Things got very serious and emotional on radio this morning when a caller reached out looking for answers. Ed, a listener from Massachusetts, called into the show looking for help and guidance in his struggle with alcoholism. Ed had just quit his job as a bus driver because his withdrawal symptoms had endangered the kids. Glenn, a recovering alcoholic himself, did his best to put Ed on the right path, discussing how faith helped save his life and asking Ed to get himself to an Alcoholic Anonymous meeting as soon as possible.
"Well, yesterday I lost my job because I promised myself that I would never jeopardize the kids. I'm a school bus driver. So I told them that I was quitting," Ed said. "Because of my shakes, and I was withdrawing really bad."
Ed admitted he had been drinking since the early morning, and was already quite drunk when he called into the show.
"Do you want to be sober?" Glenn asked.
"God yeah. Oh, God, yes."
"Well, you won't make it without two things. You won't make it without God, and you won't make it without AA," Glenn said.
"Here's the thing, the whole God thing, that's what I was calling about. I don't know that I believe in God," Ed said.
"Neither did I. Neither did I," Glenn said. "In fact, when I was in exactly your same shoes where I was trying to hold my sobriety, I couldn't. And I read a letter from Thomas Jefferson to his nephew Peter Carr, and it got to religion. And he said to Peter: If you're going to be a man, these are the things you have to know. And when it comes to religion, above all things, fix reason firmly in her seat, and question with boldness even the very existence of God. For if there be a God, he must surely rather honest questioning over blindfolded fear."
What Jefferson was trying to tell Peter was that if there is a God, you will find him but you have to want to find him and be willing to look for him everywhere. Glenn asked Ed to look at the seeming coincidences that led to Ed making it on to the air to have a conversation.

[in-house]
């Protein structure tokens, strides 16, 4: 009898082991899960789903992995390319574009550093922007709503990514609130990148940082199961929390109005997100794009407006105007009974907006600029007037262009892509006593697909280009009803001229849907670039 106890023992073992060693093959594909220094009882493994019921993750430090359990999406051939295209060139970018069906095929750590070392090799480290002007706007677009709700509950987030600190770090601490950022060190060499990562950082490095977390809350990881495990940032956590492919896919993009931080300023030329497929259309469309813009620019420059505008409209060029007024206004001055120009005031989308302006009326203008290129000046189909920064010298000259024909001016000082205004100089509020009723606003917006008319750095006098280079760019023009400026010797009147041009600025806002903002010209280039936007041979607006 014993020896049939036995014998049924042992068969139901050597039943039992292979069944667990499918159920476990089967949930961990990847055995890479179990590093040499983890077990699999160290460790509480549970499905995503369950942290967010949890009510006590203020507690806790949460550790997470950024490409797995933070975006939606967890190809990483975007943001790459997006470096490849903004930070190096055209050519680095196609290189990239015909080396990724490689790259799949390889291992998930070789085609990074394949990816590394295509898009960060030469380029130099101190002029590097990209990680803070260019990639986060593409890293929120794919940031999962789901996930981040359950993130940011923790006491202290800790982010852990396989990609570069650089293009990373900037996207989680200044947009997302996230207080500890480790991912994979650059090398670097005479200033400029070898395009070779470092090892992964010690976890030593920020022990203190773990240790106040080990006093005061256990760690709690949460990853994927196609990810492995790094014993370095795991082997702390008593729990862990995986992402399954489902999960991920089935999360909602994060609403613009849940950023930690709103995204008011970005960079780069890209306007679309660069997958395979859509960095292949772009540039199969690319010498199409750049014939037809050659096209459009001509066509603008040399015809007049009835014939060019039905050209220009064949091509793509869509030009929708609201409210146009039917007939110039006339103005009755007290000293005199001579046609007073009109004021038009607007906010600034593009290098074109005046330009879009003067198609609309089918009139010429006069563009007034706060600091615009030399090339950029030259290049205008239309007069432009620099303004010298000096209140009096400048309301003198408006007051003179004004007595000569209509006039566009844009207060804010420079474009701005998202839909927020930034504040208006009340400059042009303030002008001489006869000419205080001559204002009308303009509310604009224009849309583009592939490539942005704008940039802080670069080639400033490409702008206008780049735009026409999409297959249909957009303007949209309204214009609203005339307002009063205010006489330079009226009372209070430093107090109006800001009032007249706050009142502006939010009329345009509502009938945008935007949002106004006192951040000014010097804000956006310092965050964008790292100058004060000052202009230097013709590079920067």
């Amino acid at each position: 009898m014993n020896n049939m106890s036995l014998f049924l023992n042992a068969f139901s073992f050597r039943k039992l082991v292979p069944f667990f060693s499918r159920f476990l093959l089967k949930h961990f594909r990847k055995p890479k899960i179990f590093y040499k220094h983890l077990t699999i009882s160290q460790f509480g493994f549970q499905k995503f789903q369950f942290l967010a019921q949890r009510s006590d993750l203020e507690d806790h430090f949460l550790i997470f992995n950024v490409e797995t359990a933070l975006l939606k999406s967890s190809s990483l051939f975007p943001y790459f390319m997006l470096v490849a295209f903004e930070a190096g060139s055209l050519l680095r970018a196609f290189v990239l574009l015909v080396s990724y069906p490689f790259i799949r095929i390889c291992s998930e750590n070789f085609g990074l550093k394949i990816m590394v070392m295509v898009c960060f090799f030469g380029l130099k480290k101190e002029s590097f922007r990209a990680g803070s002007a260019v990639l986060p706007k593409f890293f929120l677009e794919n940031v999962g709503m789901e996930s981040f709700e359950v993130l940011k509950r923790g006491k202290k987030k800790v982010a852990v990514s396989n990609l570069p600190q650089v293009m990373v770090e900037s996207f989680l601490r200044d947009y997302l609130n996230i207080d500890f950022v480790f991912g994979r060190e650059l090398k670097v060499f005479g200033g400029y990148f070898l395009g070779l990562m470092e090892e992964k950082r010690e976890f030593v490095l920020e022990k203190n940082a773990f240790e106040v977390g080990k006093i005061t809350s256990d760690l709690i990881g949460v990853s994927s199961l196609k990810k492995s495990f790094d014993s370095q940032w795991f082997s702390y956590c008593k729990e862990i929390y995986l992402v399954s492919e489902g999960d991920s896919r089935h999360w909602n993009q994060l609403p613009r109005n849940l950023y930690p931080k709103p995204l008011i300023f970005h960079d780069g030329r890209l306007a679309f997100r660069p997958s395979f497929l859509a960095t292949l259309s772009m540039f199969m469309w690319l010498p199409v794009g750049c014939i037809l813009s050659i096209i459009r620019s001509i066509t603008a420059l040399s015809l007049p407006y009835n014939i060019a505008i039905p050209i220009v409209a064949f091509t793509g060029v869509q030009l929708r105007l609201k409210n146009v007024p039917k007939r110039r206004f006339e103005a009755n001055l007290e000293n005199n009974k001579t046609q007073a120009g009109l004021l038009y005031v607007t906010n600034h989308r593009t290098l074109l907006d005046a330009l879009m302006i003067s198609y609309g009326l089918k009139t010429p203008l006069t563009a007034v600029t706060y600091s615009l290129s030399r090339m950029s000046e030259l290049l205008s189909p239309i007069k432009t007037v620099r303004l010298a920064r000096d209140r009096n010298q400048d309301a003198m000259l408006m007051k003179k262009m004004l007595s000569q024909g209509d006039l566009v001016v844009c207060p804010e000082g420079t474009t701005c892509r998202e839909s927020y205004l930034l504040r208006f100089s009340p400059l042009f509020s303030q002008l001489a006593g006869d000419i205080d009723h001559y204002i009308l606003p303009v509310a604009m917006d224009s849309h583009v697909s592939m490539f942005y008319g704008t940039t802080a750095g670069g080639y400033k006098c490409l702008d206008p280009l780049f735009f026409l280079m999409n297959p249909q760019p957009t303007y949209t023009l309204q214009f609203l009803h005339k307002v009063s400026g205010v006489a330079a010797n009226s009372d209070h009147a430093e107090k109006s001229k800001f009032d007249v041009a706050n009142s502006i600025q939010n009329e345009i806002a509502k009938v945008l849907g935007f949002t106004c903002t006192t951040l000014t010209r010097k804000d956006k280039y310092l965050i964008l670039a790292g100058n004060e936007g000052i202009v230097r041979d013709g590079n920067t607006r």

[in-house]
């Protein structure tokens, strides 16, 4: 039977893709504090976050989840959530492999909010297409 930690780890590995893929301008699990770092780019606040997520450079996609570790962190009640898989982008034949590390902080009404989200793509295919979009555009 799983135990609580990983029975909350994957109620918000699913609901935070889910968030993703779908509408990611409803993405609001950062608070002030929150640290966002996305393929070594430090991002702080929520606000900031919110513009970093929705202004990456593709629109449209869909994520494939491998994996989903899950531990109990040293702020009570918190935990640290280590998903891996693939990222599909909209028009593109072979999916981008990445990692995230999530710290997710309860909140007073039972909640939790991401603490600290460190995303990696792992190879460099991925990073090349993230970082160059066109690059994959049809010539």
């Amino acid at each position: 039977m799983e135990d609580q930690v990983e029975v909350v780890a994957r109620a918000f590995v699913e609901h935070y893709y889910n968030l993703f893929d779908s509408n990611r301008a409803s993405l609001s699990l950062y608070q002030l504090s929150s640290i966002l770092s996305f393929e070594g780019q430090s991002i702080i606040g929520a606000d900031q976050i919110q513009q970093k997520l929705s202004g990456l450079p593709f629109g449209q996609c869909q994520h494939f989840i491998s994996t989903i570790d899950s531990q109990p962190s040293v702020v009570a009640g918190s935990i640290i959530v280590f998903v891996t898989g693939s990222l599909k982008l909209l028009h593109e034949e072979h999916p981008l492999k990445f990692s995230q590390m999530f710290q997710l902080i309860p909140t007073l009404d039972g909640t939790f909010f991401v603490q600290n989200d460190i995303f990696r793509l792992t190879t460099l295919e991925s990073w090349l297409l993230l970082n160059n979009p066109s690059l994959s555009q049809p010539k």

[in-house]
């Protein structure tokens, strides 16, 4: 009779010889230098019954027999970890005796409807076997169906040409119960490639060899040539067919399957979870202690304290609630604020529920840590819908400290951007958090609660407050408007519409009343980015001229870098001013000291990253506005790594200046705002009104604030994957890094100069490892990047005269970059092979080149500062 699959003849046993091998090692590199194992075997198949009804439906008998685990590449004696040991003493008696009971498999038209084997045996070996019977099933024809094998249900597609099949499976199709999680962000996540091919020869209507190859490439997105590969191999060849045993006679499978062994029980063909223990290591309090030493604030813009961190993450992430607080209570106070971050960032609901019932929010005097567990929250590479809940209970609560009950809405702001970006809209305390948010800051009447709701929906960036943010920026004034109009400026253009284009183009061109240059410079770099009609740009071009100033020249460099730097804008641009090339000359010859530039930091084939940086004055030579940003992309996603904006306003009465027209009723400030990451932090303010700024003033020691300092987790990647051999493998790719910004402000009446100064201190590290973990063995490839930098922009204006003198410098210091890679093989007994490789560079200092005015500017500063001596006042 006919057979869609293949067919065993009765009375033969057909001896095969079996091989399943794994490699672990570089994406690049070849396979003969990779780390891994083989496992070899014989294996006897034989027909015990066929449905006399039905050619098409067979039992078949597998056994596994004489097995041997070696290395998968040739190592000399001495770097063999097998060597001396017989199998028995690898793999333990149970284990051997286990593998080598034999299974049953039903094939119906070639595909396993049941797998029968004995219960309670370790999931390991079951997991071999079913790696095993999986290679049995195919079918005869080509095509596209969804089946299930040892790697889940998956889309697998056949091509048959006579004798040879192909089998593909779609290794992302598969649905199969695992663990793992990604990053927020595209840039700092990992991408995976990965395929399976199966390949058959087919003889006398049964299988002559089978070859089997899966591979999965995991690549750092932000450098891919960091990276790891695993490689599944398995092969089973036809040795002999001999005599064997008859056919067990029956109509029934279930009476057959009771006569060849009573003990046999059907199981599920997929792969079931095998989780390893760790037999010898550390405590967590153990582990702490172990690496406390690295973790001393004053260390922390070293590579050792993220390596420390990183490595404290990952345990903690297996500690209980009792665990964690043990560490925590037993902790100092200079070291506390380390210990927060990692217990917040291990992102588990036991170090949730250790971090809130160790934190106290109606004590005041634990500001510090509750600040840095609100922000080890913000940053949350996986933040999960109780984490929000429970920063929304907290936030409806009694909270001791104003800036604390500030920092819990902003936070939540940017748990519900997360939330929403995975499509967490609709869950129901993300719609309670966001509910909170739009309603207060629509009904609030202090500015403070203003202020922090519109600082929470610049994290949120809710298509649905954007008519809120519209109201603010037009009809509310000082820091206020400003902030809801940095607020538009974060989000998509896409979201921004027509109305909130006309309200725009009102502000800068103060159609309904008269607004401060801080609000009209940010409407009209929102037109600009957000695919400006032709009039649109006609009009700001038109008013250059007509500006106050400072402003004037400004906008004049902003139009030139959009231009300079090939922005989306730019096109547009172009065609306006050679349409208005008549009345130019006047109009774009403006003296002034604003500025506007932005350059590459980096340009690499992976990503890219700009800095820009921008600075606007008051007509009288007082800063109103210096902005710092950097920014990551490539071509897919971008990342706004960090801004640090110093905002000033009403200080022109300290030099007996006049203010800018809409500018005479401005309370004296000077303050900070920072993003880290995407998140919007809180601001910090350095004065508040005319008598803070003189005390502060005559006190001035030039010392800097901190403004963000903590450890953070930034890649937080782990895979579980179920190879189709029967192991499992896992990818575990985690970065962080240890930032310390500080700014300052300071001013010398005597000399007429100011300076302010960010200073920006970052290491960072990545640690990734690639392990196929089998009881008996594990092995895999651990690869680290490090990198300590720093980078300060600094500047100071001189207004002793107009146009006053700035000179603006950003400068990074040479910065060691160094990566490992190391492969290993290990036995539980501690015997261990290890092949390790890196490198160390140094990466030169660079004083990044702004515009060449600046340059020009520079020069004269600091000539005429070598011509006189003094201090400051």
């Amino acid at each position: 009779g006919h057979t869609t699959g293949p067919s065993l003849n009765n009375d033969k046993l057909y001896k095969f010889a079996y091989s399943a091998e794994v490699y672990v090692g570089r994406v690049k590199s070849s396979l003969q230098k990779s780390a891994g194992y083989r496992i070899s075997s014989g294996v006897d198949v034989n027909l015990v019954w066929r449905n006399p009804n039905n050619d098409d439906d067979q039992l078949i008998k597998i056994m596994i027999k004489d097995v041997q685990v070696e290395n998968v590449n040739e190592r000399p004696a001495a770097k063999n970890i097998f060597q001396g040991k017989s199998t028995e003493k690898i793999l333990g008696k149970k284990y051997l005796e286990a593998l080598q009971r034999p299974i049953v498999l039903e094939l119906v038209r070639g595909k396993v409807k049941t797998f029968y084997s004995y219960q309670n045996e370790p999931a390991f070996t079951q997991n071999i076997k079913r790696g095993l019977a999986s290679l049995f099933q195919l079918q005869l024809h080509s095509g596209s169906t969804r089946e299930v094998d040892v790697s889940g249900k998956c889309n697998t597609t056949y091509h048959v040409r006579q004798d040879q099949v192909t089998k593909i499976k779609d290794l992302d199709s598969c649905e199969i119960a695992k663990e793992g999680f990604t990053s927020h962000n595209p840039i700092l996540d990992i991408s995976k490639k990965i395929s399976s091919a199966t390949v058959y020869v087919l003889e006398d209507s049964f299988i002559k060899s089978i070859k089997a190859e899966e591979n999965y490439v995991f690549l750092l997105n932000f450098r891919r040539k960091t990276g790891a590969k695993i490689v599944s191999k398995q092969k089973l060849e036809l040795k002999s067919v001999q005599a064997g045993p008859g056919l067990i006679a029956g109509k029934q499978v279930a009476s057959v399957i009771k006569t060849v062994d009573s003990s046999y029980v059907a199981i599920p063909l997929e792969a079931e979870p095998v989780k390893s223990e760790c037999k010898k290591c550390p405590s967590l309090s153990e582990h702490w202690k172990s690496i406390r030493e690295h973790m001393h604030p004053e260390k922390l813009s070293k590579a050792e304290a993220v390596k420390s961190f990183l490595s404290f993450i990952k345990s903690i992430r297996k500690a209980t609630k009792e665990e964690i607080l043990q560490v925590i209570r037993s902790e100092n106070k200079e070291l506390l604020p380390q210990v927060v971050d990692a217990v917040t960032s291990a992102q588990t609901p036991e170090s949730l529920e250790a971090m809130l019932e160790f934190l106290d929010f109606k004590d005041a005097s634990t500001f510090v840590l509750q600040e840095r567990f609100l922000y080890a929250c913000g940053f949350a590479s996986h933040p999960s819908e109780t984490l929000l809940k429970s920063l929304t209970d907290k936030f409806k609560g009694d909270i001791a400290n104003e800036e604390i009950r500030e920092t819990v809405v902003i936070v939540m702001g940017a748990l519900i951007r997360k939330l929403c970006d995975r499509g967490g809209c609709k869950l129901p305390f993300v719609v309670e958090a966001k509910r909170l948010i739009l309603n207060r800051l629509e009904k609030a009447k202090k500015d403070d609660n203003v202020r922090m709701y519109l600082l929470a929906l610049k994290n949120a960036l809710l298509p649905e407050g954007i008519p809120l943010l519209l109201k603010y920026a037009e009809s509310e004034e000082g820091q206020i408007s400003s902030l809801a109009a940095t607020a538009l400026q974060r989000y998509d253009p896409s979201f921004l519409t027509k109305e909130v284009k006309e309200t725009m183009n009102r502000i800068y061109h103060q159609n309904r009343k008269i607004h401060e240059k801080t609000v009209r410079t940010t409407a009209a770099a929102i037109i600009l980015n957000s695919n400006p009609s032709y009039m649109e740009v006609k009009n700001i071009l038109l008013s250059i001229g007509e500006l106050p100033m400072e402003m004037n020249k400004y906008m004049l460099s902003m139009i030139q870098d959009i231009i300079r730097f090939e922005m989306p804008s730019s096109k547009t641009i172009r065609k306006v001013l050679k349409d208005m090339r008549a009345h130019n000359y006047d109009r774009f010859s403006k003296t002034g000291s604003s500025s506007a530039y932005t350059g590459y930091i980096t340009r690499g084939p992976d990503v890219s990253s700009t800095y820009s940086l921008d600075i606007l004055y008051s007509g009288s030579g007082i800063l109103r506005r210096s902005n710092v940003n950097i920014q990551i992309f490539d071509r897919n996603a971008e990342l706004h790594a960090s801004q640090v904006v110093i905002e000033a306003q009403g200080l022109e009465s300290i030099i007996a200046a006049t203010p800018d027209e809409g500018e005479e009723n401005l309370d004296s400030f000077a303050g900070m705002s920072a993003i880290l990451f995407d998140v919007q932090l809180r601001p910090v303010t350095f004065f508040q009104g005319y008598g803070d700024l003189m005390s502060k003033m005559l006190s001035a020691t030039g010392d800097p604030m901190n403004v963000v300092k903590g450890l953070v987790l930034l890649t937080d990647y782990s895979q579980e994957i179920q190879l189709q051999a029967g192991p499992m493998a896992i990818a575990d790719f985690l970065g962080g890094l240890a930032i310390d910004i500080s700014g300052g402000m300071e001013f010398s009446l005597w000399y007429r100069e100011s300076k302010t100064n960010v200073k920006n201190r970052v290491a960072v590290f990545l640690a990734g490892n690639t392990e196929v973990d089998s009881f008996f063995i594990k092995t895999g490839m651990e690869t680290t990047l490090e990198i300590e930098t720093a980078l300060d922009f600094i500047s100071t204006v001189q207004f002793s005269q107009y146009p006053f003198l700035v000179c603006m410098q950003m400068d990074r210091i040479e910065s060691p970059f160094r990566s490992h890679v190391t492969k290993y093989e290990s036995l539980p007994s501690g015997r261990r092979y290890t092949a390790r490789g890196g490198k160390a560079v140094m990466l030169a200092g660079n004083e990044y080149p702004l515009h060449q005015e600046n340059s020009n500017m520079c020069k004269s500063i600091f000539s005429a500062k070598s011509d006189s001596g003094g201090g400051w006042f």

"Ed, do you know how few calls I take? How long have you listened to this program?" Glenn said. "Don't appreciate the phone screener. Don't appreciate me. Don't appreciate anything. It's not a coincidence. Out of all the phone calls that come in, out of all of the times, out of all of the days, your phone call comes in today, and I decide today I'm going to take phone calls, and you're on the air. That's not a coincidence."
"Everything in your life, Ed, is a message, and here's what the message is: God is your father, whether you recognize him or not. He's your father. You can dress him any way you want. You can make him look any way you want, but it doesn't change him, it only changes our access to him, if you will, but it doesn't change him. He is our dad, and he always will be our dad. And he loves us no matter what we do. And there's nothing in your life that has happened to you that he hasn't been there the whole time. No matter what -- no matter what it has been. No matter how bad it's been to you or no matter what how bad it was that you did, he was there. So he already knows. There's no hiding from him."
"I wish I was as strong as you," Ed said.
"Well, you will be, Ed, if you choose to be, one day you will be," Glenn said. "I love you. Get to an AA meeting today. Would you hang up the phone and get to an AA meeting today. Would you do that?"
"I will do that. Yes, I will," Ed said.
After Ed hung up to go get help, Glenn took a minute to talk to the audience about the struggles we all face everyday.
"You're struggling with whatever you're struggling with. And you're looking at everybody else and saying, how do they do it? The answer: They don't. We can't judge people because we don't know what's going on in their lives.
We don't know what others are struggling with. But the best thing that we can do is just admit to ourselves, I can't make it. I can't make it on my own. I can't make it on my own. I'm going to find a way, but I can't compare myself to others, and I'm not going to be perfect. And I need others. And I'm not going to look at everybody else and say, oh, wow, they're so perfect because they're not. Nobody is. They're all struggling. Every single one of us is struggling with something deep and powerful and we don't even know it. We just need to be there for each other."
"Life is a hospital. We are all patients. There is only one doctor."